While we realise that many women may choose to be homemakers (and we respect that), we cannot help but wonder whether this is really a choice or just internalized misogyny whereby a woman herself believes that this is the role she is meant to fill.
While we fight an uphill battle against such patriarchal diktats, we will continue to get offended by such sexist memes. Sexist humor is not a joke, but is in fact a channel for misogynistic people to release their prejudices. This conduit connects them with people who validate them, and the women in question are doubly threatened. The shrapnel of sexist humor falls everywhere, bleeding into spaces that try and empower women as well.
“A good wife is one who serves her husband in the morning like a mother does, loves him in the day like a sister does and pleases him like a prostitute in the night.” Chanakya (source)
Sexism and sexist humour is based on the premise that women are a burden to their families. The girls parents get rid of their burden via the transaction known as marriage. Post marriage, women then become commodities/slaves who were acquired by the husband and his family. A patriarchal construct demands that a wife be the linchpin of the family. A wife who lives to serve her family. A wife who keeps her opinions to herself. A wife who dare not voice her opinions or challenge the supremacy of her husband. When such an inherently violent system is faced with dissent (real or perceived), the kneejerk reaction is to muzzle it, and the method of muzzling may vary, from benevolent sexism to full frontal attack.
For those who think that this is just a joke, here are some statistics.
“Over 40% of Indian women have experienced domestic violence at some point in their married lives, and nearly 55% think that spousal abuse is warranted in several circumstances, according to the newly-published findings of India’s third National Family Health Survey (NFHS-III). With regard to attitudes to domestic violence, the NFHS found that 41% of women thought that husbands were justified in slapping their wives if the latter showed disrespect to their in-laws. Meanwhile, a substantial 35% of women thought they deserved a brutal beating at the hands of their spouses if they neglected doing the household chores or looking after their children. Given this attitude towards domestic violence from the victims themselves, it is unsurprising that nearly 51% of the 75,000 Indian men surveyed think hitting or beating their wives is acceptable for certain reasons, particularly if she disrespects her in-laws. A smaller number think bad cooking or refusing sex are (sic.) reasons for physically assaulting their wives.” (source)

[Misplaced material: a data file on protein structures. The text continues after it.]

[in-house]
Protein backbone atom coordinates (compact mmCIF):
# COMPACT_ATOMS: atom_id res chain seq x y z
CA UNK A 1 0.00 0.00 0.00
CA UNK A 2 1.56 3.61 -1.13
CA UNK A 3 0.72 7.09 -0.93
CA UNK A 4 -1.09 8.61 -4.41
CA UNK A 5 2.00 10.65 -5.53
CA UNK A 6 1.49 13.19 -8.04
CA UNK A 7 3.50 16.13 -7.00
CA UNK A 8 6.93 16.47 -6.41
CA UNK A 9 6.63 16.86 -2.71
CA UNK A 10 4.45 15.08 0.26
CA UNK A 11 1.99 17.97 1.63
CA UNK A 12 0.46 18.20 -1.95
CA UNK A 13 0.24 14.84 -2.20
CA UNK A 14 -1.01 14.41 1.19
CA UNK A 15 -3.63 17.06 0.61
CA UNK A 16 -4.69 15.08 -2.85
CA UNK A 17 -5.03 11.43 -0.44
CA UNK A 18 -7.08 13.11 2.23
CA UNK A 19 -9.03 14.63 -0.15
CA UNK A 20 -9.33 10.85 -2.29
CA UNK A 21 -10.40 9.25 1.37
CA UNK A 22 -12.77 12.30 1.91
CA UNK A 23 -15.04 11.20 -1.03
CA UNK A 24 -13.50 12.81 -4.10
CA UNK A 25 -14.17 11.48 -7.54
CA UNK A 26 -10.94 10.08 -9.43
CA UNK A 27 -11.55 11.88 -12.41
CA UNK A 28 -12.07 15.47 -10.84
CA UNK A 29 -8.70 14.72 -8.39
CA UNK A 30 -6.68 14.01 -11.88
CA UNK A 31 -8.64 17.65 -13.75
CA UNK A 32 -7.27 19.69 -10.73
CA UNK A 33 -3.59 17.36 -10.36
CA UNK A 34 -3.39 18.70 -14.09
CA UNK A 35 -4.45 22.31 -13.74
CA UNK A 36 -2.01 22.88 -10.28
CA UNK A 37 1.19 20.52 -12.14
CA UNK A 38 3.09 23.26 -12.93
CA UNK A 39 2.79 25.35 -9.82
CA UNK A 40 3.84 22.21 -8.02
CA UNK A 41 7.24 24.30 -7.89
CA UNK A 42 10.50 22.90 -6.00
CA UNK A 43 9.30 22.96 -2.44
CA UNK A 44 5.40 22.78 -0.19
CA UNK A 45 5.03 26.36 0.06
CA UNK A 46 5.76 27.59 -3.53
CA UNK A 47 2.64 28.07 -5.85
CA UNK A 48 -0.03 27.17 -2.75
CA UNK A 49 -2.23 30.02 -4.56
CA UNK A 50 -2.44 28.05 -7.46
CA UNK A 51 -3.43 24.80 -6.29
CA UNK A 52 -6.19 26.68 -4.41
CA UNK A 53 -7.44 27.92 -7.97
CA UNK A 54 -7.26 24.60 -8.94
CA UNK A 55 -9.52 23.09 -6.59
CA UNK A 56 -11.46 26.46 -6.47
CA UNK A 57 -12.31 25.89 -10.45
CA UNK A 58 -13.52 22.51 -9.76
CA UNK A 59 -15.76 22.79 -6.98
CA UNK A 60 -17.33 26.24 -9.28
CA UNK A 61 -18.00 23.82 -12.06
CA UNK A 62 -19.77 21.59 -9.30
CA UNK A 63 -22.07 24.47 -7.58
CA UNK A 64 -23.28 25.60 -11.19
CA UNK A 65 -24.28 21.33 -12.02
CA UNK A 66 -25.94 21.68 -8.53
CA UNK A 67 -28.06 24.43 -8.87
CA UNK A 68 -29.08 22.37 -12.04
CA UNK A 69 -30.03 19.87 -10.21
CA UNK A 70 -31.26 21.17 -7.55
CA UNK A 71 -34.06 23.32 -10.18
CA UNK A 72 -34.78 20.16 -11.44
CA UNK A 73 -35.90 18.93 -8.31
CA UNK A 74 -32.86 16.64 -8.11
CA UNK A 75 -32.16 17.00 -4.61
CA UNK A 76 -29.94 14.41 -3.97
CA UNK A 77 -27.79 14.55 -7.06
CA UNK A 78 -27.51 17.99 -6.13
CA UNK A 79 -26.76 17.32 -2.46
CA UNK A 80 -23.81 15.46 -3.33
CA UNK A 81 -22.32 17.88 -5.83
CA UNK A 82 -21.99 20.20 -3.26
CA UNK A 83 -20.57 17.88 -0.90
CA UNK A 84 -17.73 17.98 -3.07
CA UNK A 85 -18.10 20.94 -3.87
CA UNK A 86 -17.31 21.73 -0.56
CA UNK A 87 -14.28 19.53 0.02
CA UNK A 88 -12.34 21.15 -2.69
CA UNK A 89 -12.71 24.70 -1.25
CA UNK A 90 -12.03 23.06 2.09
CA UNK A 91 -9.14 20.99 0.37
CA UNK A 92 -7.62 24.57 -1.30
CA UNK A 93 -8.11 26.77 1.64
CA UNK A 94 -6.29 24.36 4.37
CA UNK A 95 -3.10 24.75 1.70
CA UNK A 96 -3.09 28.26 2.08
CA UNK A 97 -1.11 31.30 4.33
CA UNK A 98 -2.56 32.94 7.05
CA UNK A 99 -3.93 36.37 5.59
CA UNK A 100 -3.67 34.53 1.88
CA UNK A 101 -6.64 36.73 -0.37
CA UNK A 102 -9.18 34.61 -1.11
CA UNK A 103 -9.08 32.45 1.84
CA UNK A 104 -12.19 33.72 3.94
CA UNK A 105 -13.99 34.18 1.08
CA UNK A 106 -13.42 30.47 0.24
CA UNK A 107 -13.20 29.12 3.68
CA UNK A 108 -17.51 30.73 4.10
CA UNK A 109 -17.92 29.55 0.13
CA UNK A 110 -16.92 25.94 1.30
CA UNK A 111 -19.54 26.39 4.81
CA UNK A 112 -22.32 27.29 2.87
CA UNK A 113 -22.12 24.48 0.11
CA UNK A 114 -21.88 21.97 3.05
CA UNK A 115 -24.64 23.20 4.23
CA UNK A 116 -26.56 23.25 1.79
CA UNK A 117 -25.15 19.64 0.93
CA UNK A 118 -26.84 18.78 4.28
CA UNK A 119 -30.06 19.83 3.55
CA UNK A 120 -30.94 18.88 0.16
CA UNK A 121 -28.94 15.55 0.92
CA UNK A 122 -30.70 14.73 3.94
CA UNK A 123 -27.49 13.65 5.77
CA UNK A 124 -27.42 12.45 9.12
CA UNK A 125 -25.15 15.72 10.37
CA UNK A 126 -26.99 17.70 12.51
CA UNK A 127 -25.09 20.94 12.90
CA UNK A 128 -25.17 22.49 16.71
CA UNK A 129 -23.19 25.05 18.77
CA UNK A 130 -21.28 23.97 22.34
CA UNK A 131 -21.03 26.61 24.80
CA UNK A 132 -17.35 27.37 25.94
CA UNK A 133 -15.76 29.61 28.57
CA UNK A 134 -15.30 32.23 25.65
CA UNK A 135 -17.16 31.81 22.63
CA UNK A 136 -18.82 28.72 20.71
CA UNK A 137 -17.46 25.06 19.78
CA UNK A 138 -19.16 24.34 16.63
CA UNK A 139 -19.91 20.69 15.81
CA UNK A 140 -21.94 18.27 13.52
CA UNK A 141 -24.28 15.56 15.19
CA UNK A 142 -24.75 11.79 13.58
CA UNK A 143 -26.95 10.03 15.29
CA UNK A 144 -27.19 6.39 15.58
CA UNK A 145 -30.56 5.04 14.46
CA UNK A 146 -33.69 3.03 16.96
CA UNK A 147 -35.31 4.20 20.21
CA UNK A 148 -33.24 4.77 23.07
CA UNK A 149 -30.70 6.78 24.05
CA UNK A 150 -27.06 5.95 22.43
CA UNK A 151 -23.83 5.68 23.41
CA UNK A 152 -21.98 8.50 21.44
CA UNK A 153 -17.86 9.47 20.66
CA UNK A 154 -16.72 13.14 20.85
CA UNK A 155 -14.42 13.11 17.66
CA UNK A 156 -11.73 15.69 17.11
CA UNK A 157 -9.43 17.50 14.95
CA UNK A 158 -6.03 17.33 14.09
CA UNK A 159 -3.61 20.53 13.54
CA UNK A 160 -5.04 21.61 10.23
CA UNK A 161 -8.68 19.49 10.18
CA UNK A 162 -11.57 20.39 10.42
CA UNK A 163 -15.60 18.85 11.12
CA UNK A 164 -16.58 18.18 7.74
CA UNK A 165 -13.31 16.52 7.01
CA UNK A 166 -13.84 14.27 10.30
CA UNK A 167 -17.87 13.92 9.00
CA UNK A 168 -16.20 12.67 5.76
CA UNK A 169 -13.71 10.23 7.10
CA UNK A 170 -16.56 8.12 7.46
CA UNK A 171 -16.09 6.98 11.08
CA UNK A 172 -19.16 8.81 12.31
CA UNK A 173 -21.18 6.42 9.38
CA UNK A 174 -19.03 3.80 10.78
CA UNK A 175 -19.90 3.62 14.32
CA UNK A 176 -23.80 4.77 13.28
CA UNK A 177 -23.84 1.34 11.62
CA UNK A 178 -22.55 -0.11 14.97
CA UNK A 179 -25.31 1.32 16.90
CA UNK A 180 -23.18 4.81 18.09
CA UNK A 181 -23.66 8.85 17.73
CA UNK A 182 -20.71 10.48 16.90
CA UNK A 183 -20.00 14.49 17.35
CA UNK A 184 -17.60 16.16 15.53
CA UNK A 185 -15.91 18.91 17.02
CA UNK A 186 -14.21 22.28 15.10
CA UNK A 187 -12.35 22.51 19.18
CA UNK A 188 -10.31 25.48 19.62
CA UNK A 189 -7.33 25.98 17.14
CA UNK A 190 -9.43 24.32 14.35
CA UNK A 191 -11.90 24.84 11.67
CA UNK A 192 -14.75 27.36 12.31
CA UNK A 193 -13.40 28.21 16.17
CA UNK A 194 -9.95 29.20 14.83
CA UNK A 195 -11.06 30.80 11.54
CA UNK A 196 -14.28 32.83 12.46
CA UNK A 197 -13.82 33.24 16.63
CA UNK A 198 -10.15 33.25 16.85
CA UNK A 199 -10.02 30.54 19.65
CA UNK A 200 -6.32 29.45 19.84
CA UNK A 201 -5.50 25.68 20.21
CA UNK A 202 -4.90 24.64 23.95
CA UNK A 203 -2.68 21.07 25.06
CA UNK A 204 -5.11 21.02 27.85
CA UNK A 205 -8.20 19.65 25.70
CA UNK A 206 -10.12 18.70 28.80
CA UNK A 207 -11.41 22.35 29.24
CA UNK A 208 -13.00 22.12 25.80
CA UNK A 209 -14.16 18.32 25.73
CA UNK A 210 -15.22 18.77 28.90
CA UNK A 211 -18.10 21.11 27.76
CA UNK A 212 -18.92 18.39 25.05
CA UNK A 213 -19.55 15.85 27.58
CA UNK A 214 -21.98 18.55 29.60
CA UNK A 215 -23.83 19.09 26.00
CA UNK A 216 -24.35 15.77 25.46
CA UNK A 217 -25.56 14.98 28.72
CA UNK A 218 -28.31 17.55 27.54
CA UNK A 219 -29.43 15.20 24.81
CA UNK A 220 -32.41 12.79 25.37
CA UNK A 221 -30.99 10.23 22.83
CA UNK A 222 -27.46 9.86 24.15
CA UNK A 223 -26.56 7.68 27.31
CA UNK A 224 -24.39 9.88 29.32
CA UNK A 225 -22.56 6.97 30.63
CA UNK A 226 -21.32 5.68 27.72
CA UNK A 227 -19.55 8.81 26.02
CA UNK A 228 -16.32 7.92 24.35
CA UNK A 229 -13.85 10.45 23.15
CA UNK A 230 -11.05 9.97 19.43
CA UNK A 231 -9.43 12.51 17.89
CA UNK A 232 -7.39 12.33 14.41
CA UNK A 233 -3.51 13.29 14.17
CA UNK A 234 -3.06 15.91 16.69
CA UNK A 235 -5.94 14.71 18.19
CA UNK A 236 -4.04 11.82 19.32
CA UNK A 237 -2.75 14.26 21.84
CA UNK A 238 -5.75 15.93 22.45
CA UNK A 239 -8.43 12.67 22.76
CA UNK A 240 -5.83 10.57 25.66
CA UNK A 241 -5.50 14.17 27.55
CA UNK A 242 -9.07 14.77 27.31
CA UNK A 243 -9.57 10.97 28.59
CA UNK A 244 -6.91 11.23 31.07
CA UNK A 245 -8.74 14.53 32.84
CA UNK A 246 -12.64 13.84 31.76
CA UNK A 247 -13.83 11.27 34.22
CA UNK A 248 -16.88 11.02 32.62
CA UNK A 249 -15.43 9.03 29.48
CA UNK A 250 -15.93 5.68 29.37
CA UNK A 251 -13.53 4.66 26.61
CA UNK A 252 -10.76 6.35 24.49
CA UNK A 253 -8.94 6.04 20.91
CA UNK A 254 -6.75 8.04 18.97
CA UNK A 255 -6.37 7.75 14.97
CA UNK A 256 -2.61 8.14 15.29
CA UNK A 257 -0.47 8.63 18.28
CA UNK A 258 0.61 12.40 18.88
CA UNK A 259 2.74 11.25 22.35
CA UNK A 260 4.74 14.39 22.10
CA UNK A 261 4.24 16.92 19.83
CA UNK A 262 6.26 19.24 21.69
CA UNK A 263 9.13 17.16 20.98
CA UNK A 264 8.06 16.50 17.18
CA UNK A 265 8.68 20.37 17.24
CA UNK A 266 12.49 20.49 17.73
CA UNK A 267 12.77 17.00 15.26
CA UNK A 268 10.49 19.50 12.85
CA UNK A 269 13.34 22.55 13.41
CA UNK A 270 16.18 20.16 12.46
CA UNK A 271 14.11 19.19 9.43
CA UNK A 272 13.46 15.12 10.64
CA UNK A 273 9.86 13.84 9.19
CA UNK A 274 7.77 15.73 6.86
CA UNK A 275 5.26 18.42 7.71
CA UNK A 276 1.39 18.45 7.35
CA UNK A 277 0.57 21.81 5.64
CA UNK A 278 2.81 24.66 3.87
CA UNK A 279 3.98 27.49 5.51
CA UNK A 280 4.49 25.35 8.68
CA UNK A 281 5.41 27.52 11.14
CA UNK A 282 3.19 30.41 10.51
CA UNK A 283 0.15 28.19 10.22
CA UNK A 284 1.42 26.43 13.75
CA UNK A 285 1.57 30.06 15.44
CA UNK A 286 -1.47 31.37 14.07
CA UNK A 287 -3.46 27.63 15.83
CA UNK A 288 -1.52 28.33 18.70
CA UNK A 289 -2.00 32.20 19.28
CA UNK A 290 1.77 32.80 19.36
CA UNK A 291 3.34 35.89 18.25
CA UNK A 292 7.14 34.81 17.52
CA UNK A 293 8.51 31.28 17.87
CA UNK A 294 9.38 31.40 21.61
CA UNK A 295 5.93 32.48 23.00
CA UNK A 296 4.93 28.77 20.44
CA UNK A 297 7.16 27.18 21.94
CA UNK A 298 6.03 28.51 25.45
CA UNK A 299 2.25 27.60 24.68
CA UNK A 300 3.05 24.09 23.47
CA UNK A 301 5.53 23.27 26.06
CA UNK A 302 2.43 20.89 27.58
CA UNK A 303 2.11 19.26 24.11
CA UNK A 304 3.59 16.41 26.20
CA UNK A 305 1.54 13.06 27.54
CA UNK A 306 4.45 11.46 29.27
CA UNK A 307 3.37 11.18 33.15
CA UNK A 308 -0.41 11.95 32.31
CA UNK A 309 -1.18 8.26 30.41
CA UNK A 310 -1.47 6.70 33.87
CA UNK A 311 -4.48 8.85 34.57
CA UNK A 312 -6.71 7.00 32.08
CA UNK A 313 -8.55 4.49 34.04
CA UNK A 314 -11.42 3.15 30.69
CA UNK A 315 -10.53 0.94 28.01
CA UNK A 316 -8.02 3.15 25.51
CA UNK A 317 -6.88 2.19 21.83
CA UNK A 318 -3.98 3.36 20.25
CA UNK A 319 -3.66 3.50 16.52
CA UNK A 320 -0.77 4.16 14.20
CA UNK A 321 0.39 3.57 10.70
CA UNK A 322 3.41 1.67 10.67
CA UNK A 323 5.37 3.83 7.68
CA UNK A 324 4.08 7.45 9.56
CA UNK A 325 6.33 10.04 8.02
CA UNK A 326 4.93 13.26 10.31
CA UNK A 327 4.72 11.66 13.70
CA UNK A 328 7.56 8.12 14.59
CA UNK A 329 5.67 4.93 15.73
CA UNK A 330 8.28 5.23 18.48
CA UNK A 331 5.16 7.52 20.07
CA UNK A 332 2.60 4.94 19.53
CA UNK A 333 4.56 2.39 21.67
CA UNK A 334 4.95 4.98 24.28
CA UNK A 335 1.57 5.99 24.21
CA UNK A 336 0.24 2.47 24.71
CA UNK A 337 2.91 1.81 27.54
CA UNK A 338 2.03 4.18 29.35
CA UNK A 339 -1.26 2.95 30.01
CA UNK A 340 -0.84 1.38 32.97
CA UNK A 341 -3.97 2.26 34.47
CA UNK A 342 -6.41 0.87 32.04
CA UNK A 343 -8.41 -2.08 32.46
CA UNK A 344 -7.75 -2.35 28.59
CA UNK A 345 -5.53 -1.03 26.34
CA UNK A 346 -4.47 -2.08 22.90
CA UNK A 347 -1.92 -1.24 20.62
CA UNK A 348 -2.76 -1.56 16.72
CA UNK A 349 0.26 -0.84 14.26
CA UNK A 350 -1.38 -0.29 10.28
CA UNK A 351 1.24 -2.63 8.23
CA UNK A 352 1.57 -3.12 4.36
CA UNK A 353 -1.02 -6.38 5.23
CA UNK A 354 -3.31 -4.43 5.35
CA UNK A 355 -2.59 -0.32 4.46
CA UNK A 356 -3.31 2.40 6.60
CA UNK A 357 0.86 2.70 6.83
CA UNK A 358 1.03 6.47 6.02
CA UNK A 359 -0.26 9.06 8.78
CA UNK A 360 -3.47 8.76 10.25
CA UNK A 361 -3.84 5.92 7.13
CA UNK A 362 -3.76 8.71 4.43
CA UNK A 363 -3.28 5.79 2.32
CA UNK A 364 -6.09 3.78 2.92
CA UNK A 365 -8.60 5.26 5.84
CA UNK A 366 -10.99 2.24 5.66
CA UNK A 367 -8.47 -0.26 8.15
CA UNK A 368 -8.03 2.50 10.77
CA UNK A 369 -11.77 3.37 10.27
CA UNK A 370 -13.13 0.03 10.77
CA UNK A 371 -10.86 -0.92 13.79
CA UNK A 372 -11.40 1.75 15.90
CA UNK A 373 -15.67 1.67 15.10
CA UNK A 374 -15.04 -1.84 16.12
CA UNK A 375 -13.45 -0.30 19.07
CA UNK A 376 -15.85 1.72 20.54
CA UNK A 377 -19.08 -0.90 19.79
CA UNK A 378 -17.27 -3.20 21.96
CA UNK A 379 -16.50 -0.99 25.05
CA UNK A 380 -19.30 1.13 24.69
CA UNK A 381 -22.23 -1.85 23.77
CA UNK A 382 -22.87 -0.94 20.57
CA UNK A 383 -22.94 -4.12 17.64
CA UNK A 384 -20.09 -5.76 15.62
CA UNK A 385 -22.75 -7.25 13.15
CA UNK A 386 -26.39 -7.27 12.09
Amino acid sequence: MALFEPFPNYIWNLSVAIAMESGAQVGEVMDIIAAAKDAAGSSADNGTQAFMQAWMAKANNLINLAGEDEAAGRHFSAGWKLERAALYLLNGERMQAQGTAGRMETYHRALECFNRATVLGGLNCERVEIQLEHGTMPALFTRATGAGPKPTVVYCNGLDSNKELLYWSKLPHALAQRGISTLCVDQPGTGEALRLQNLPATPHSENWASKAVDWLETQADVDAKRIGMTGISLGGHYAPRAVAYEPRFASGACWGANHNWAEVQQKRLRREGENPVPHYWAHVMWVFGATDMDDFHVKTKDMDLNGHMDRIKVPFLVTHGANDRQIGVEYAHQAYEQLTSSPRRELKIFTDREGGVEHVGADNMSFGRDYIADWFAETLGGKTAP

We live in a society where it is considered acceptable to physically assault a woman simply because she neglected to perform her household chores or because her cooking was bad. But we refuse to speak about it. We refuse to see that gender stereotyping, sexism and gendered violence are deeply interwoven. We think we are taking the moral high ground by not being offended by such trivial “jokes”. If we are to pride ourselves at not being offended by the offensive, then what integrity do we have? Righteous anger is a requirement of a morally sound individual, and not calling someone’s outright bigotry is as heinous as encouraging it.
We would like to sign off saying that
IT IS NOT A JOKE
IT IS NOT FUNNY
AND WE WILL NOT CHILL.
In this digital age, memes are the in thing! We do believe that this generation will be termed the meme generation, and it won’t be very far from the truth. After all, they are catchy. They are perceived to be funny, and they catch on quick. Would we be far from the truth in presuming that our timelines are flooded by memes on various topics? Funny, sarcastic, and sometimes quite harmful ones too. We obviously do not mean physical harm, we mean the kind that insidiously makes light of serious social issues. Of all the gazillions of memes circulating the web, the most inconspicuously harmful are the bigoted ones. For example, the subtly sexist memes, even the benevolent ones.
It wasn’t long before a bunch of like minded friends came together and created an identity on social media called Fememes – I know, catchy right? 😉 – to respond to the obvious and not so obvious sexist memes that circulate the internet on a regular basis. The content is aplenty, but the theme is the same – SEXISM. We live in a time when the mere word “Feminism” makes people cringe at the thought of being associated with the term, and the movement. But what is feminism though? Only the belief in gender equality.
Fememes started picking these sexist and misogynistic memes out in order to counter them; in order to be the voice of the countless women at whom these memes are directed, discriminating against them, very subtly in the name of humour. It has been a phenomenal journey for us, together with our wonderful fans on the page. In fact, the road ahead looks well lit and beautiful. 🙂